On the run from the police and a female roller derby team, scam artist Michael Rangeloff steals a coffin and boards a train, pretending to be a soldier bringing home a dead war buddy. He ... See full summary »
Louis Gossett Jr.
An update of the 1977 comedy, Dick and Jane are living the good life. That is until Dick (Jim Carrey) loses his job shortly after getting a promotion that convinced his wife Jane (Téa Leoni) to quit her job. The money is gone, and the house ends up in foreclosure. Dick decides to turn to a hilarious life of crime to pay the bills with his lovely wife by his side. Then together they decide it's ... See full summary »
Thane Furrows, an extremely cynical but unintentionally hilarious children's book writer, wakes up one morning, and, since pretty much everyone and everything annoys him, begins another day... See full summary »
Thomas F. Wilson,
Simon Birch tells the story of Joe and Simon's heart-warming journey of friendship. Simon Birch was born with a condition that makes him much smaller than all the other kids in town. Now, due to his condition, Simon thinks God made him this way for a reason and highly believes in God. Together, Joe and Simon go on a journey of trust and friendship to find the answers to many things. Their friendship is put to the test when some unfortunate events happen. Written by
When Rebecca Wenteworth is walking towards the baseball diamond, she is looking behind her and waving. When she gets hit in the head with the ball, it's on the wrong side of the face. She should have been hit on the left side of the face. See more »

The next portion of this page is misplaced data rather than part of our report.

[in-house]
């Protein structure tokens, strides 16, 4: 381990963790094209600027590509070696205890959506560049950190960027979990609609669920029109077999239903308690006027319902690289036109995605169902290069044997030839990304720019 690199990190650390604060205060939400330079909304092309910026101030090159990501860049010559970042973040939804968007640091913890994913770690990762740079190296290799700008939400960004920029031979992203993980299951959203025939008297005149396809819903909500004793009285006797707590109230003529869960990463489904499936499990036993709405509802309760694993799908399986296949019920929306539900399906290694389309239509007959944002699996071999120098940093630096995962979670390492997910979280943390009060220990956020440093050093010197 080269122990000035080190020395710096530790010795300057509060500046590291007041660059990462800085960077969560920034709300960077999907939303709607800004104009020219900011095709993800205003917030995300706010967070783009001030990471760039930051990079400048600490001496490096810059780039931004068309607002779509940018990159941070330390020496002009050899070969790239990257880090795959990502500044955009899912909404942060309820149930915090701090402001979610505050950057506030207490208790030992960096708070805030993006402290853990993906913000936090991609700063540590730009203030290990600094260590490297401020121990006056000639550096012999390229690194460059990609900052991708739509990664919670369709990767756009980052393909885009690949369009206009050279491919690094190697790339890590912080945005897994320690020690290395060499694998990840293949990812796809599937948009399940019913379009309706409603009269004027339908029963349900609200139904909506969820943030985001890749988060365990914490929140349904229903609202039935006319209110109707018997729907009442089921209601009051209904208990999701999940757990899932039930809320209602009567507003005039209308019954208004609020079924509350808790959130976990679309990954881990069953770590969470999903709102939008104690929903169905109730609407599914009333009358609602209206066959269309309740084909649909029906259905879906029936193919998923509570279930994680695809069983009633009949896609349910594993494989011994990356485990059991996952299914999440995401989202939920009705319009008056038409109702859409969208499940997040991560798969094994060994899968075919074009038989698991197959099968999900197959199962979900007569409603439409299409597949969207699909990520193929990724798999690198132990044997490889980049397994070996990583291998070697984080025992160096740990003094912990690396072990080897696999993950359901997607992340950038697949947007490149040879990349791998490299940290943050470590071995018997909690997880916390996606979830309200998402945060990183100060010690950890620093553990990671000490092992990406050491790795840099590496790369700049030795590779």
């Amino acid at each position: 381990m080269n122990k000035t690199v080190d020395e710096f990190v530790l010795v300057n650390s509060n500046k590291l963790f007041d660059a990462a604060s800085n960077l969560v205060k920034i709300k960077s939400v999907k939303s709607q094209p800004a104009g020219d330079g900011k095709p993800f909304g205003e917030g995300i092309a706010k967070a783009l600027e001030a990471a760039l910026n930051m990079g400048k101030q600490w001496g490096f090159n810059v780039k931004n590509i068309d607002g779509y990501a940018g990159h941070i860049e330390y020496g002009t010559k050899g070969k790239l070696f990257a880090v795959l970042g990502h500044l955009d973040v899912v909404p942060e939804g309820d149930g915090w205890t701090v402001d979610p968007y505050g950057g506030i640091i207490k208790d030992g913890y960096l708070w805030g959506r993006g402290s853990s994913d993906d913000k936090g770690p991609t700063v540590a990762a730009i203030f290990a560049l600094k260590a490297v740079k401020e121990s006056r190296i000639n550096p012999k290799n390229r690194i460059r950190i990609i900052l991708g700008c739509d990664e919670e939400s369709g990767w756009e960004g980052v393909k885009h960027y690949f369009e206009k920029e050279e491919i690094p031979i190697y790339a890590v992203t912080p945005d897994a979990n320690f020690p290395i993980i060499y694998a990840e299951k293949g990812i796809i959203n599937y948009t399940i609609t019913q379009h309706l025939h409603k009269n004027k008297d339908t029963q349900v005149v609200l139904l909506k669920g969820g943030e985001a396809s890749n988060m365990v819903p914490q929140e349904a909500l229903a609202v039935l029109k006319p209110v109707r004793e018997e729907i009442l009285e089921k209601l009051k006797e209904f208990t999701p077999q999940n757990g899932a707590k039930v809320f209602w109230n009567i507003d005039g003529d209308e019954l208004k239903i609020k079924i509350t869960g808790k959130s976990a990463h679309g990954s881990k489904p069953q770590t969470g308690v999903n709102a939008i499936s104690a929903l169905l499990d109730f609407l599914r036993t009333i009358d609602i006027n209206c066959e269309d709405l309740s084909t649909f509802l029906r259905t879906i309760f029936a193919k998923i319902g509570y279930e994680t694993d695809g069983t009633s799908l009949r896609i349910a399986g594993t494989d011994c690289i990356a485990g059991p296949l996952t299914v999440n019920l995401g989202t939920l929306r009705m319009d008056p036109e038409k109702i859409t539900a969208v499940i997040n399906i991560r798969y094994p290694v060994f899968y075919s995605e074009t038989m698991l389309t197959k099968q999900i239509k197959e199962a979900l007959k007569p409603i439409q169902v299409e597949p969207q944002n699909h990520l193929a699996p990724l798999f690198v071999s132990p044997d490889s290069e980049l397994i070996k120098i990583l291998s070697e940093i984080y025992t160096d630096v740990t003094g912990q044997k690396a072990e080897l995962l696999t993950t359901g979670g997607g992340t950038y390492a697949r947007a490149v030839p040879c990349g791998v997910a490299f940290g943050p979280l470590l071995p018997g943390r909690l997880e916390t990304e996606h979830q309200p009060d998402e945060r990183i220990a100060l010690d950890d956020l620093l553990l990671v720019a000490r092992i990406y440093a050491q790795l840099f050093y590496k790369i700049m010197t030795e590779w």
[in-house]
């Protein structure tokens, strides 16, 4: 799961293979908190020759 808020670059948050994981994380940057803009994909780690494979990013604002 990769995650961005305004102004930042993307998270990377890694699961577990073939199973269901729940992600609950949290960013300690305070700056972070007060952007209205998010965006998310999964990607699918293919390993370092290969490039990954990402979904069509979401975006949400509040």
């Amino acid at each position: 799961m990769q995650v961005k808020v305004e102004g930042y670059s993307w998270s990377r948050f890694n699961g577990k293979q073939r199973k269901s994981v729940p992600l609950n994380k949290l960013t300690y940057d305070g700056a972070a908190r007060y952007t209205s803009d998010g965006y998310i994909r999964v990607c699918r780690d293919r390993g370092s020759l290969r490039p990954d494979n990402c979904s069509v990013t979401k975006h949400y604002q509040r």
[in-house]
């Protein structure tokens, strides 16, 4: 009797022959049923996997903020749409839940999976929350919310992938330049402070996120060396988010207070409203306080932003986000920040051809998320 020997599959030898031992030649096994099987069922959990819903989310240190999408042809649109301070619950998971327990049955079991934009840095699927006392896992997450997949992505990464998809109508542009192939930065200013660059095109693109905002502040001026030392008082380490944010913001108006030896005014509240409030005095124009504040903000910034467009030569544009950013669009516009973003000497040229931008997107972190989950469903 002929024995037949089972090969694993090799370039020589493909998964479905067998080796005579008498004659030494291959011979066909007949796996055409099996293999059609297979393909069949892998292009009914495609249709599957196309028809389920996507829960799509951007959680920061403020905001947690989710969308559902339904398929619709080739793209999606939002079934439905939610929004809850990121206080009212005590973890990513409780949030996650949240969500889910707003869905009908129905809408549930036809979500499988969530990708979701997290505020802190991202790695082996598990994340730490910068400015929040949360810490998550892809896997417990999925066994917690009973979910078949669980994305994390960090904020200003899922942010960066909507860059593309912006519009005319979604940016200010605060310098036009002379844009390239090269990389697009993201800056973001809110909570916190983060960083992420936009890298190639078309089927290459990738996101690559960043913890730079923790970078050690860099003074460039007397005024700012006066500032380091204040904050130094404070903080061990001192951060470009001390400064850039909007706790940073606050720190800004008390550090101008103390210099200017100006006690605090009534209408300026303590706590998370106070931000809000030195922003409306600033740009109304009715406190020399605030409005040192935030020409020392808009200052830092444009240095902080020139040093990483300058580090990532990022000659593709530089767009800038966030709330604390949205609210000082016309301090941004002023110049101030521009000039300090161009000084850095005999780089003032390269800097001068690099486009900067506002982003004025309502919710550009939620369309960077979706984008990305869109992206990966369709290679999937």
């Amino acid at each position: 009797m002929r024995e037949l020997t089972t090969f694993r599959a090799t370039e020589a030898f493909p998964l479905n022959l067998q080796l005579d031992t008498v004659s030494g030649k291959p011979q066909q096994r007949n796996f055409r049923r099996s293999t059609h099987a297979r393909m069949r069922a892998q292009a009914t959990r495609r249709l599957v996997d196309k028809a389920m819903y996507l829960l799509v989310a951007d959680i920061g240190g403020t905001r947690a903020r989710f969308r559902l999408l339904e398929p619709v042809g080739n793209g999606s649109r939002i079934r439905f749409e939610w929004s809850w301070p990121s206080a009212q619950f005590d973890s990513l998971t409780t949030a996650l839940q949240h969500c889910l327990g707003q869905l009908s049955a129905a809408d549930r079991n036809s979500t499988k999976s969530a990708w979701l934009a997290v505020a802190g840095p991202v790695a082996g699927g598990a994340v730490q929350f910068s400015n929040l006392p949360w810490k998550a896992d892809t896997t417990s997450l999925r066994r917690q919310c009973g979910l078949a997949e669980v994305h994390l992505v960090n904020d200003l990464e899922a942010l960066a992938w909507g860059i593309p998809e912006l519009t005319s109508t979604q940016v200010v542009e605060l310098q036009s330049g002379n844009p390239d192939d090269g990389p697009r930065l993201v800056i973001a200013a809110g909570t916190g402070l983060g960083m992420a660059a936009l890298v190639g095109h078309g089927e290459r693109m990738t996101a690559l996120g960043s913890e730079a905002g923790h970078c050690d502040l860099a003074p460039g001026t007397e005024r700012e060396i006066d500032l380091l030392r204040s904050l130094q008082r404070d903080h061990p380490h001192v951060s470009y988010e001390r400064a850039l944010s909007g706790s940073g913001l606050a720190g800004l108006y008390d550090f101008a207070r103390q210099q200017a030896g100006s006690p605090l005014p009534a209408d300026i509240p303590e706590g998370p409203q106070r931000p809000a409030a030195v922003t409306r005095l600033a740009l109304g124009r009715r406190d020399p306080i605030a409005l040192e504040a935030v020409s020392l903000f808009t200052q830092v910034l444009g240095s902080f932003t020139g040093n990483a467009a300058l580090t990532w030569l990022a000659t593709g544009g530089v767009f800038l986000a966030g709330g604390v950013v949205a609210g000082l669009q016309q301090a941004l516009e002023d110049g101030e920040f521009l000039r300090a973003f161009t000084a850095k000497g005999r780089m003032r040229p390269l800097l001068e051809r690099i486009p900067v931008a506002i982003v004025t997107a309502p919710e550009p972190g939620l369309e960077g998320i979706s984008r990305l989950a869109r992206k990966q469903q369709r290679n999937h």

Adult Joe Wenteworth:
I am doomed to remember a boy with a wrecked voice, not because of his voice, or because he was the smallest person I ever knew, or even because he was the instrument of my mother's death, but because he is the reason I believe in God. What faith I have, I owe to Simon Birch, the boy I grew up with in Gravedown, Maine.
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A lad with stunted growth who holds out with brave optimism and sheer good-naturedness is able to go through school life and survive any antagonisms with aplomb, indeed, forging an inseparable friendship, as he approaches his twelfth and fatal year.
Beautifully told story, with excellent photography and good music keeping just the right atmosphere, this is a film which might have some downgrading it to a simple `tear-jerker' and reaching for inexhaustible supplies of paper-handkerchiefs. But the story-line is more subtle and more carefully played out, such that in effect the film does not even try to pull out any angst from those softer-at-heart: the acting itself - especially that of Ian Michael Smith - and the focussing of the story rises above this. However, this is of course a `feel-good' story, though the end might leave you thinking otherwise.
Once again, how nice to see an attractive film without violence or sex being the main protagonists.
I would not mind trying to find the book................
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